Sentiment Classification is one of the most popular algorithms used on a daily basis by many companies. In the age of the Internet and online life, various brands and web portals want to classify certain text streams in real-time to suggest relevant products to users or direct them to specific places on their platforms. In order to deal with such issues comes the concept of Online Learning. In this blog post, I will introduce you to what Online Learning is and why it is applied in this kind of classification. This will be explained by the example of Vowpal Wabbit usage in Python.
First of all, let me start by explaining the concept of Online Learning. It is worth mentioning that this is the opposite of Batch Learning. What is the difference between them? I think it is helpful to illustrate how they work in a graphic:
As you can see in the diagram, in the case of Batch Learning(1) you need to store a dataset of multiple instances first and then train a model once (of course, you are able to update it later when you update your dataset). On the other hand, Active Learning(2) is a technique that collects and processes sequentially only one learning example at a time. It sets up an initial prediction model and updates its parameters for future predictions at each step. For more details, take a look at this article written by Ajitesh Kumar.
Vowpal Wabbit provides fast and efficient online machine learning techniques for reinforcement learning, supervised learning and so on. It is driven by the community, research and many proven algorithms. Noteworthy, the main contributor to this library is Microsoft Research.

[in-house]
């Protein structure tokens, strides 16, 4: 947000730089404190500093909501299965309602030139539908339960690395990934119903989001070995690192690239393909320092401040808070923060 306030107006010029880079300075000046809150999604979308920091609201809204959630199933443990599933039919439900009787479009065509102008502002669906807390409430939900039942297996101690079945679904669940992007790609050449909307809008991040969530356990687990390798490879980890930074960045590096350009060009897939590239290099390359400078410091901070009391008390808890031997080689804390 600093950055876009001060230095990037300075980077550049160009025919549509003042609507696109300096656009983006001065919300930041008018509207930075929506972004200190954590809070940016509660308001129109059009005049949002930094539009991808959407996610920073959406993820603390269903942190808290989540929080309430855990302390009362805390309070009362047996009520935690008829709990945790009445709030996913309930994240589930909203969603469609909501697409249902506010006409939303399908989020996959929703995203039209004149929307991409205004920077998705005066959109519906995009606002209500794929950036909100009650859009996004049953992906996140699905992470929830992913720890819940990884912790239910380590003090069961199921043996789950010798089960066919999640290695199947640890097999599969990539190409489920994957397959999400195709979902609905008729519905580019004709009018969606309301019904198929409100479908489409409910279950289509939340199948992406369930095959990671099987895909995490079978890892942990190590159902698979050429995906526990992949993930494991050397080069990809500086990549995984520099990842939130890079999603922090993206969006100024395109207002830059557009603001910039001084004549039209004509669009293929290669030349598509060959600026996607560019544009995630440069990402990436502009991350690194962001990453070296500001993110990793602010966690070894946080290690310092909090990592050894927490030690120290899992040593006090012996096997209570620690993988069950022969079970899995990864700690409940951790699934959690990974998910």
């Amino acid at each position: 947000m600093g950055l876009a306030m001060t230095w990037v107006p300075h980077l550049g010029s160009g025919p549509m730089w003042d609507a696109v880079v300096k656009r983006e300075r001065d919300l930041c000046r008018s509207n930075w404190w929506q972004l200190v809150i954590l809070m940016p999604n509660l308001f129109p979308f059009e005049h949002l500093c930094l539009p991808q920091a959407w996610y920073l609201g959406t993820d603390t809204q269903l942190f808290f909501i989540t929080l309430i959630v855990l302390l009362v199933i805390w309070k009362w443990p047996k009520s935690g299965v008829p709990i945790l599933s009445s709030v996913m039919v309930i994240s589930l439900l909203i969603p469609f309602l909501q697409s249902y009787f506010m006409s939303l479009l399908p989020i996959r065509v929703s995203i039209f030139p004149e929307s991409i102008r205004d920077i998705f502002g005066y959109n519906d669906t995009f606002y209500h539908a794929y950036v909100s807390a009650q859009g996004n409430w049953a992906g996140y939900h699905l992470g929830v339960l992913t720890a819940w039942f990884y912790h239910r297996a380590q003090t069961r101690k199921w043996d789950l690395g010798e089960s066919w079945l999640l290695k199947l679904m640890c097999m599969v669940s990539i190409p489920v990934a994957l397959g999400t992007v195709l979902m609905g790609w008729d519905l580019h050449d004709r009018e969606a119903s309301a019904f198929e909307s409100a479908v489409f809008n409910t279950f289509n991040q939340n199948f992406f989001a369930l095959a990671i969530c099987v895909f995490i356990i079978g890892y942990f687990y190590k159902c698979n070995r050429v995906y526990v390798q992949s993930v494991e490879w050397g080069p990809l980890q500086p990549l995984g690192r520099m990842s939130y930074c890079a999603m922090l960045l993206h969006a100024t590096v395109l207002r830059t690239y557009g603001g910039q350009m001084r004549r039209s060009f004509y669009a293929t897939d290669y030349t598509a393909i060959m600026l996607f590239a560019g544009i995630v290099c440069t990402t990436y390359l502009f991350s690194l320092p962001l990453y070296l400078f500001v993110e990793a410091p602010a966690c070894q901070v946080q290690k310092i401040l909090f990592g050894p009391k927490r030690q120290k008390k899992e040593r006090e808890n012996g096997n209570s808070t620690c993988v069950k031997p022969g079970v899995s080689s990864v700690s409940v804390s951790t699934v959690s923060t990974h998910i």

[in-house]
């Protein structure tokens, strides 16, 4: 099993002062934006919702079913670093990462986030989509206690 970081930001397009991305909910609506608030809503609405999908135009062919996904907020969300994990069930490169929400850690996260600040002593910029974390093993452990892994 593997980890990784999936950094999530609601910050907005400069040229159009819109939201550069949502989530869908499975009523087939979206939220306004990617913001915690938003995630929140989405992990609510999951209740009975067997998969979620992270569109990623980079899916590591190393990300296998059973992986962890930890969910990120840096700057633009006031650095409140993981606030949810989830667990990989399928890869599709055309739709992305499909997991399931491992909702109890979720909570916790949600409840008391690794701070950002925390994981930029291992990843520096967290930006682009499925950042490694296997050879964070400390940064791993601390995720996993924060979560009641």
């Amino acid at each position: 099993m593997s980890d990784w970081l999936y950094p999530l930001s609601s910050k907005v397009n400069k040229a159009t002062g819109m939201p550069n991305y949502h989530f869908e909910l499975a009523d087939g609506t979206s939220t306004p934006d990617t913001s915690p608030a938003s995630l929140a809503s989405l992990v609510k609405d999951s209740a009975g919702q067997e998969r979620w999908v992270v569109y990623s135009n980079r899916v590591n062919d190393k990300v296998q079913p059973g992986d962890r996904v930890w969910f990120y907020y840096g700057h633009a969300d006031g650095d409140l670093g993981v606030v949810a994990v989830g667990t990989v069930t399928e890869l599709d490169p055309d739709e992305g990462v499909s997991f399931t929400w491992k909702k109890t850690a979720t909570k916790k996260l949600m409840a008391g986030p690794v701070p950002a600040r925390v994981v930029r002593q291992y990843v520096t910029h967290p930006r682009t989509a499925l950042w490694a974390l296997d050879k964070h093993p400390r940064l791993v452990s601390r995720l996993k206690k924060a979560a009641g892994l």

I used Stanford’s large movie review dataset for the experiment. It includes a training set and a test set – altogether 25000 movie reviews downloaded from IMDb. There are equal numbers of ‘positive’ and ‘negative’ labels in both datasets, indicating different sentiment polarities.
Finally, we can focus on the implementation. We will need the following libraries:
from sklearn.datasets import load_files
The OS module provides functions to interact with the operating system and will be used by us to access our dataset. RE library is used to deal with regular expressions and will be used by us to convert the dataset to a format supported by Vowpal Wabbit. The other two libraries need no introduction. 😉
As I brought up, we need a method for converting our dataset to a particular format. For the binary example problem it looks like the following:
[Label] |[Namespace] [Feature]
Label is a number and in our case of classification, it is 1 and -1. Feature is just a text for which we define a sentiment. Namespaces are used to create separate feature spaces, which is particularly useful for multiple features.
The mentioned method is seen below:
Now we can go to the part of preparing our data and using that method:
I think that the implementation is understandable and it is not needed to explain it line by line. An example of the obtained dataset in the ‘vw’ format looks like this:
The next step in our code is responsible for the learning process. As I pointed out earlier, the learning process, in this case, happens in real-time, here while loading successive examples from the dataset:
Finally, we are able to proceed with checking how our model deals with the prediction:
I just hardcoded the example text for testing purposes, but of course, in a real system, this would be done in an ‘elegant’ way. For given example we got a value equals -0.4. We can interpret this to mean that the text has a negative sentiment.
I wanted to introduce you to this library, which has been gaining popularity recently. Vowpal Wabbit is mainly used for sentiment classification, both binary and multiclass. In addition, however, it is also employed for forecasting and various types of optimisation methods.